At the cost of Antichrist. The various possible readings of the film – a misogynist diatribe, a self-reflexive critique of male domination, blah blah blah – are really very, very much beside the point, and that’s von Trier’s fault, not his achievement. He’s too smart a filmmaker to build one out of crumbly clay of little color and consistency, with a story predicated on the screamingly weighted Death of the Child. Later on he suggests that Charlotte Gainsbourg’s She had seen her infant son climb up on the tabletop, while Willem Dafoe’s He made love to her in the shower, on the counter, in the bed – and she perhaps let him fall, or was too filled with carnal ecstasy to stop it, or something. The sequence is done in precious slow motion, to a Handel aria, and not badly either – it just doesn’t in any way give rise to the film that follows, or the bodily tortures that ensue.

Von Trier has something in mind about slowing action to a hair faster than still, showing us each drop of water from the shower in the slightest of falling motion over Her face, and the boy’s plummet from the open window is at the very least impressive (as is much of the film) as action captured on film. Perhaps it’s all meant to be seen as nature, as elements and gravity. There’s a vague conceptual level on which Antichrist might be consistent, but it’s not coherent, and it feels trivial. With his Three Beggars – the deer, the fox, the crow – arriving at the cabin in the woods so that “someone has to die”, von Trier suggests that Nature is synonymous with Evil, that Woman in tune with Nature – destroying the human – is Evil, but it’s all predicated on the assessment that the natural world passes judgment and tries to hurt us as much as it can. Is he reaching for a state of pure nonhumanism, then, when he has Her smash His balls and castrate herself? And does he turn these gratuitous sequences of bodily destruction into frenetic action setpieces because he’s a sly prankster upending our sense of his own world – or because he’s faintly tone-deaf, and has always shot everything handheld?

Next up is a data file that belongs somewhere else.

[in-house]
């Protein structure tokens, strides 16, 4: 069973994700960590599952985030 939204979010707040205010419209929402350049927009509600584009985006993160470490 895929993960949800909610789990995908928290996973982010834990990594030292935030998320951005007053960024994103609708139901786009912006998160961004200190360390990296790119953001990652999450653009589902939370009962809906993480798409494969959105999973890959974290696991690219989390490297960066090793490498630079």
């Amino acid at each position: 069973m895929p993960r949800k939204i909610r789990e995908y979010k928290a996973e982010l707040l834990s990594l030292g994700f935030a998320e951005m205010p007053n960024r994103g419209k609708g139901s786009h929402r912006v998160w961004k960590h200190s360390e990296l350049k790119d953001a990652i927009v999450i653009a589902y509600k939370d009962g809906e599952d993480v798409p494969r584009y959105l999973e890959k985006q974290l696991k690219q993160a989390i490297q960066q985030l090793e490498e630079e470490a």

A word on said sequences. They are excessive beyond reason, and include hardcore penetration and physical destruction in extreme closeup. But to argue with them on principle is immature. Film can grapple with any sort of human experience, all the more because it’s so tangibly image-based. Puritanism in filmmaking or film critique amounts to censorship, denying expression on moral grounds alone. Some will be rocked to their core by these images, and others will find them unacceptably gruesome, but I have to say I think they fall right in the middle – right where their graphic precision and their spectacular arbitrariness cancel each other out.

Maybe that’s what von Trier has in mind, and maybe that’s the source of his audacious sarcasm: to propel us to accept or reject his work by shoving it through our own morality. If we find ourselves loving his work, perhaps our moral standards are broad and loose; if we hate it, perhaps we subscribe to a more structured moral universe (he ends Antichrist on a beautifully evocative shot that clearly spells out his agenda, whatever you want to make of it). But I don’t consider film a fair way to wring people like that, and I think filmmakers who are more interested in manipulating an audience than in speaking to them…well, probably wouldn’t understand the distinction I just tried to make. And they certainly have no business invoking Andrei Tarkovsky in any way, except as a rebuke to what he achieved with the cinematic form.